Letter: Burnaby is risking lives with its protected bike lane designs and cycling strategies

Editor:

I attended the Sept. 4 meeting of the Burnaby Traffic Safety Committee to listen to a presentation by Moreno Zanotto on the desirability of giving cyclists protected bike lanes at Burnaby town centre intersections. 

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In the current town centre design, protected bike lanes vanish at intersections and cyclists enter the adjacent vehicle lane. This design puts cyclists into a potential conflict with right-turning vehicles at the same time that the cyclist is watching for pedestrians.  

The design presented by Zanotto extends the separated bike lane around the corner so that cyclists are protected from vehicles and need only watch for pedestrians. This design is in use in Europe and could be incorporated into the existing town centre design with minimal change (and cost) and minimal impact on motorists and pedestrians. 

The response by the Burnaby planning representative was to suggest the concept is unproven and to ask Zanotto if statistics were available to compare the protected intersection design with intersections similar to the current town centre design. Of course there are no such statistics available, so the implication is that the protected intersection design will not be seriously considered. 

Another presentation was given by local residents on the need for a crosswalk and pedestrian-activated light at the intersection of Gilley and Portland. The Burnaby engineering representative stated that the existing traffic statistics for that intersection did not support such an expenditure. On questioning, it turned out that the statistics dated from 2016 while residents feel that vehicle traffic along Gilley has increased significantly due to the Market Crossing development. I think the action will be to perform a new survey of this intersection.

A letter had also been received regarding the unsafe bicycle infrastructure at Underhill and Lougheed. I lost the thread of the minimal discussion but it appeared no action was to be taken.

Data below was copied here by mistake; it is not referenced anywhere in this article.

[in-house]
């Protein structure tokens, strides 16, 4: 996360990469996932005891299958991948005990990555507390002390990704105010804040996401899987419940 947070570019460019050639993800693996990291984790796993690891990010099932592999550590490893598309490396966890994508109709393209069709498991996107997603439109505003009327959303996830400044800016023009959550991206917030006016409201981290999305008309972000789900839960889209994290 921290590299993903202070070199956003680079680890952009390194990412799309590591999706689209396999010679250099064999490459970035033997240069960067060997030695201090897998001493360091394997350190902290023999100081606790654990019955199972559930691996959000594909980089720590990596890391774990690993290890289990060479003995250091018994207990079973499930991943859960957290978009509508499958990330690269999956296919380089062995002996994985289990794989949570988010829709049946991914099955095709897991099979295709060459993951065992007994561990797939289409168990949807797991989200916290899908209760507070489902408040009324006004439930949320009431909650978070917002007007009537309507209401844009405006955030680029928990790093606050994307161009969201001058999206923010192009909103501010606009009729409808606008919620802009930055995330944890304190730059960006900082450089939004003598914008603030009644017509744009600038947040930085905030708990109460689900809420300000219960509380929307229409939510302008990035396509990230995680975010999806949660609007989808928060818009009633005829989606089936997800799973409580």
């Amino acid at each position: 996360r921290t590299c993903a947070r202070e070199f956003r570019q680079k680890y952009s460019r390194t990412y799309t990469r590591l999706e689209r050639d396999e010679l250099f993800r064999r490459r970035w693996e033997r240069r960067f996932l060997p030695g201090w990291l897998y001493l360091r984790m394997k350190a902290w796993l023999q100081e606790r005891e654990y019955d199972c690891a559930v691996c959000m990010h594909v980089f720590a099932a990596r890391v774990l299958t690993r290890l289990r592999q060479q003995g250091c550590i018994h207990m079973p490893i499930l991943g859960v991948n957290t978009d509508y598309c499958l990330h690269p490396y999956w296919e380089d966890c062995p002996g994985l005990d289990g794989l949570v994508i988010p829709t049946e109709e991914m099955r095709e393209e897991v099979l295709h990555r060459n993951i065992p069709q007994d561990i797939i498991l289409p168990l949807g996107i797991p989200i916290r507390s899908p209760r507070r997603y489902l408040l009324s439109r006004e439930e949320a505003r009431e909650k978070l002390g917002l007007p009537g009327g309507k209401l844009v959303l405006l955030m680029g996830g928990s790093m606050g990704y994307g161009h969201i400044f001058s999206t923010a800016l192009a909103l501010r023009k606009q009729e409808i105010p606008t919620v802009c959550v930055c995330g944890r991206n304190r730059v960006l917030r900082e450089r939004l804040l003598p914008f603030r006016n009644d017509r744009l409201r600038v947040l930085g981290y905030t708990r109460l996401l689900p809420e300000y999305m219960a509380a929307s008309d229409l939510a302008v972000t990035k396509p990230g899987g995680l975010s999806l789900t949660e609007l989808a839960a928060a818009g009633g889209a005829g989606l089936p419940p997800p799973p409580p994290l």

The recent fatality of cyclist Charles Masala on Gaglardi Way was then mentioned as demonstrating a need for separated bike lanes.  The Burnaby engineering representative commented that there had been “only one” cyclist fatality along Gaglardi Way. Separated bike lanes were therefore unneeded and too expensive. Burnaby engineering was, however, considering repainting the bike lane markings on the road. Also considered too expensive was painting cyclist and pedestrian zones with green paint - although it was being “looked into.” 

The reaction to the Gaglardi Way fatality and to the proposal for protected bike lanes at intersections is distressingly similar to the initial reaction to the January 2017 death of pedestrian Fernanda Girotto at a marked crosswalk on Cariboo Road. The statistics at that intersection were initially claimed not to support the expenditure for a traffic light or pedestrian-activated light at that crosswalk. This despite the fact that the fatality was one of three crashes at that crosswalk over a four-day period – two involving pedestrians and one a cyclist and the fact that local residents had been asking for a signal for some time.

I am a pedestrian, a driver and a cyclist. There is one fact that is clear – pedestrians and cyclists are the losers in any conflict with a motor vehicle and the result is all-too-often serious injury or death. It does not require profound engineering judgment to realize the ideal infrastructure should separate these three transport modes because they are clearly incompatible in terms of speed.

In Burnaby, protection and convenience of cyclists has the lowest priority of the three transport modes. 

One test is worth a thousand “expert” opinions (and even more “statistics”). So, rather than waiting for someone somewhere to generate “statistics,” or worse an accident, the protected intersection design could be installed at a town centre intersection which already has one corner with the current design (Lougheed and Willingdon for example). Then the performance of the two design concepts could be assessed on a rational basis – i.e. same human behaviour of drivers, pedestrians, and cyclists.

The glacial pace of town centre intersection construction would allow ample time to evaluate the two designs. If the protected intersection was found to be superior then the cost of adopting the protected design would not likely wobble Burnaby’s billion-dollar-plus bank balance. Another target ought to be Burnaby’s shared paths, which incorporate cyclist/vehicle conflict points at intersections and cyclist/pedestrian conflict potential throughout.

Craig Reid, Burnaby

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